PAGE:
WE WENT to New York the other day to look for a community of words. The New Yorker magazine was celebrating its 75th anniversary, so we figured this was a good place to get up a search party, since the novelist Salman Rushdie would be around, and the musician Paul Simon and the critic John Lahr, plus Broadway types such as George C. Wolfe and Betty Comden and Adolph Green. Oh, and Tom Stoppard.
If half those names throw you, that's part of the problem. Words are the front men for ideas, the signals we send out that a brain is in motion. But the damned things keep getting lost, or misplaced, or used for the most insignificant reasons. Today, words translate market trends instead of emotions. And the people who use words so well that they take our breath away tend to become afterthoughts in the post-literate world.
Take, for just two examples, Comden and Green. They were part of a New Yorker discussion on life in the modern theater. All they've done is collaborate for 60 years. You heard of "Singin' in the Rain"? They wrote the screenplay. You heard of "On the Town"? They wrote it.
There is a generation, currently disappearing, that knows their names and delights in the memory of their abundant work. And another generation, currently filling the earth with their stock market portfolios and their computers, that hasn't the time or inclination for them. For these clock watchers and cross-fertilizers of money, communication consists of the well-articulated grunt, the shrug of the shoulders.
The culture is changing, and we've heard for a couple of decades now that the written word is dead. That's not true, since most of the people saying this are saying it with written words. And the precious computers are filled with words to be read.
But words are supposed to tell us stories about ourselves, about the human condition. And the world seems to move too quickly for that now. The rapid-fire set-up/punch line of the TV sitcom becomes the symbol of our depth. Words are supposed to explain the beating of the heart, and not just the beat of Wall Street. Mood and nuance and style are supposed to count. Our attention span is supposed to last longer than the political sound bite.
So The New Yorker brought together all manner of delightful folks last weekend, some of whom talked about words, and communication, and how fragile they can be.
Here was Paul Simon, talking about becoming a songwriter: "I wasn't interested in any of the music I heard as a kid. All that `Make Believe Ballroom' stuff. I was essentially interested in nothing but the Yankees. Then I heard `Oh, Gee,' by the Crows, and `Earth Angel' by the Penguins. I never forgot any of those sounds.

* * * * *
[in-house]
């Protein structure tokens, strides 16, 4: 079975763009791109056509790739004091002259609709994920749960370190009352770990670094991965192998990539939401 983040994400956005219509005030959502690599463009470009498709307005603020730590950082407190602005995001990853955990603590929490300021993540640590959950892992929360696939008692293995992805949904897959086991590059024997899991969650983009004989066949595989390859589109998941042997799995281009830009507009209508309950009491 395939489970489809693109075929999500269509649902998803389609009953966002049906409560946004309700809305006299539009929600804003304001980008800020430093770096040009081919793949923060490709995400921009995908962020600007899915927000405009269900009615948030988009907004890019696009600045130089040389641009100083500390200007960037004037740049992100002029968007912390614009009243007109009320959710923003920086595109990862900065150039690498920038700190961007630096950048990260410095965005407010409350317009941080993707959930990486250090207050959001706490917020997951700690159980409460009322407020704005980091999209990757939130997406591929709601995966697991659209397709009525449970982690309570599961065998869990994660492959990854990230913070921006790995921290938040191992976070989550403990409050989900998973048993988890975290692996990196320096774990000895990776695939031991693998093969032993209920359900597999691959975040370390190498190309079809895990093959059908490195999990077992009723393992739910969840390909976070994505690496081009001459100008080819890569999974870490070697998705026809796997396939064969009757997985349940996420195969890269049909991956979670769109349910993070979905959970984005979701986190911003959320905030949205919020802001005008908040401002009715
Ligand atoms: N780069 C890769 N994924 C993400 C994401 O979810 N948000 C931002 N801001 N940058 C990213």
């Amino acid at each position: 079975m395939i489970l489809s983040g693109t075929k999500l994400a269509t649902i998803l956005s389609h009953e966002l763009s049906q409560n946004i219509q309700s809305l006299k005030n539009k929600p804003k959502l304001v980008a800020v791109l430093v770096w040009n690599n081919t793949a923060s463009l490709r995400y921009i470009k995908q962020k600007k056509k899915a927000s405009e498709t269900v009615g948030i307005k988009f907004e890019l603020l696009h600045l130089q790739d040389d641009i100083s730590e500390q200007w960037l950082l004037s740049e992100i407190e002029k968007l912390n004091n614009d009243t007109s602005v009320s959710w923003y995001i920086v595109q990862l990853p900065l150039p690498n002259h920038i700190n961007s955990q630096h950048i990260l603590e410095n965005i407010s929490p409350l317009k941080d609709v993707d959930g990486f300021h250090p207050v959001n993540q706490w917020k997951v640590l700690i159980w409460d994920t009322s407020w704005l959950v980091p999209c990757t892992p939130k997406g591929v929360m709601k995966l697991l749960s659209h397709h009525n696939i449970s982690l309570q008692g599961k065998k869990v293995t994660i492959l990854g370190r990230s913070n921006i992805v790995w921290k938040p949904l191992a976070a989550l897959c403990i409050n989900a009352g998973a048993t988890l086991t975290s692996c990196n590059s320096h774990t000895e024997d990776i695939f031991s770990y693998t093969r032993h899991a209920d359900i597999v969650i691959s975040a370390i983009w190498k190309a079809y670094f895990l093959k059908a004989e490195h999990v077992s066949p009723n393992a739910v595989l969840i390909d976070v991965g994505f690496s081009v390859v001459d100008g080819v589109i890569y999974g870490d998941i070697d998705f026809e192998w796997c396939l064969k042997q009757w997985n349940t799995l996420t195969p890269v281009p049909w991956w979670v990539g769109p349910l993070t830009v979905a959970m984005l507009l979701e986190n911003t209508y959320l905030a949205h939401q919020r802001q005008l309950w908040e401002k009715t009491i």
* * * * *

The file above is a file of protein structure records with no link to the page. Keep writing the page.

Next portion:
"When I started listening to South African music for my `Graceland' album, I thought, `Gee, that's familiar, but I don't know why.' It's the South African harmonies that had such a big effect on our harmonies. It's the African diaspora. And, after World War II, the mingling of the cultures. They were influenced by our music, and we were influenced by theirs. We trade information. God knows what kind of a record Marco Polo could have made."
Here was John Lahr, the author and theater critic, on Broadway's huge financial success ("about $588 million in revenues last year, more than double all the New York sports teams") but its dearth of serious dramas: "Is Broadway merely a show shop? Can we make art as well as money? The skill goes out of the culture. Unless you do the work, it disappears."
And here was George C. Wolfe, the writer, director and producer, on discovering the creative process: "It was a door that gave permission for my imagination to come out. A work finds you, and you find yourself in the work. You find that it's revealing something about you. That's why people have to be encouraged to take risks, to be unique. Today, those machine musicals don't want unique. They want somebody they can fit in as the third starving peasant in `Les Miz.' "
In other words, spectacle replaces subtlety. It's the modern way. In the marketplace, those get noticed who shout the loudest, who dance the fastest, who turn on the brightest neon. We forget how powerful mere words can be.
Salman Rushdie knows. He came to the New Yorker gathering, after living for years under the threat of death for words he wrote that offended the Ayatollah Khomenei.
And then there is Tom Stoppard. The famous playwright wasn't part of the New Yorker gathering, but a revival of one of his productions, "The Real Thing," just opened on Broadway. Here is what one of his characters says about language:
"Words ELLIPSIS are innocent, precise, standing for this, describing that, meaning the other, so if you look after them you can build bridges across incomprehension and chaos. But when they get their corners kicked off, they're no good any more.
"I don't think writers are sacred, but words are. They deserve respect. If you get the right ones in the right order, you can nudge the world a little or make a poem which children will speak for you when you're dead."